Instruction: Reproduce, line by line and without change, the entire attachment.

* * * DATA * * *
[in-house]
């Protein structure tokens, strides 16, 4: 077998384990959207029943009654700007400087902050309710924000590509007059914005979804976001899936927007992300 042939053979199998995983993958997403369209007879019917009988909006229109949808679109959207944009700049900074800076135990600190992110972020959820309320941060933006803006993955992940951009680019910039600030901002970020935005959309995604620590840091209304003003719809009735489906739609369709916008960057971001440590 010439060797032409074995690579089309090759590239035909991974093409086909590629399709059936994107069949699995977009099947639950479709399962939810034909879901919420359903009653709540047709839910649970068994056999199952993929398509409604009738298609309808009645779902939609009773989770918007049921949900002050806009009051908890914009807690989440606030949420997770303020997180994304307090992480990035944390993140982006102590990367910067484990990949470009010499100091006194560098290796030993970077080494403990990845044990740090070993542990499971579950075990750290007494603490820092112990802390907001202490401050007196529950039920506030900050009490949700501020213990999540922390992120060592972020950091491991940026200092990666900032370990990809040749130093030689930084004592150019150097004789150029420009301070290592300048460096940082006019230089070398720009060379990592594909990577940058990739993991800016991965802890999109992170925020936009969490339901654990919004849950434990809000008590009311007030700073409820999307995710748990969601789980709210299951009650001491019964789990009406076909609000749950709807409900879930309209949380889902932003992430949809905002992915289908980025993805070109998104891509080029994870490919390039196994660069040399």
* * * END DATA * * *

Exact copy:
[in-house]
């Protein structure tokens, strides 16, 4: 077998384990959207029943009654700007400087902050309710924000590509007059914005979804976001899936927007992300 042939053979199998995983993958997403369209007879019917009988909006229109949808679109959207944009700049900074800076135990600190992110972020959820309320941060933006803006993955992940951009680019910039600030901002970020935005959309995604620590840091209304003003719809009735489906739609369709916008960057971001440590 010439060797032409074995690579089309090759590239035909991974093409086909590629399709059936994107069949699995977009099947639950479709399962939810034909879901919420359903009653709540047709839910649970068994056999199952993929398509409604009738298609309808009645779902939609009773989770918007049921949900002050806009009051908890914009807690989440606030949420997770303020997180994304307090992480990035944390993140982006102590990367910067484990990949470009010499100091006194560098290796030993970077080494403990990845044990740090070993542990499971579950075990750290007494603490820092112990802390907001202490401050007196529950039920506030900050009490949700501020213990999540922390992120060592972020950091491991940026200092990666900032370990990809040749130093030689930084004592150019150097004789150029420009301070290592300048460096940082006019230089070398720009060379990592594909990577940058990739993991800016991965802890999109992170925020936009969490339901654990919004849950434990809000008590009311007030700073409820999307995710748990969601789980709210299951009650001491019964789990009406076909609000749950709807409900879930309209949380889902932003992430949809905002992915289908980025993805070109998104891509080029994870490919390039196994660069040399």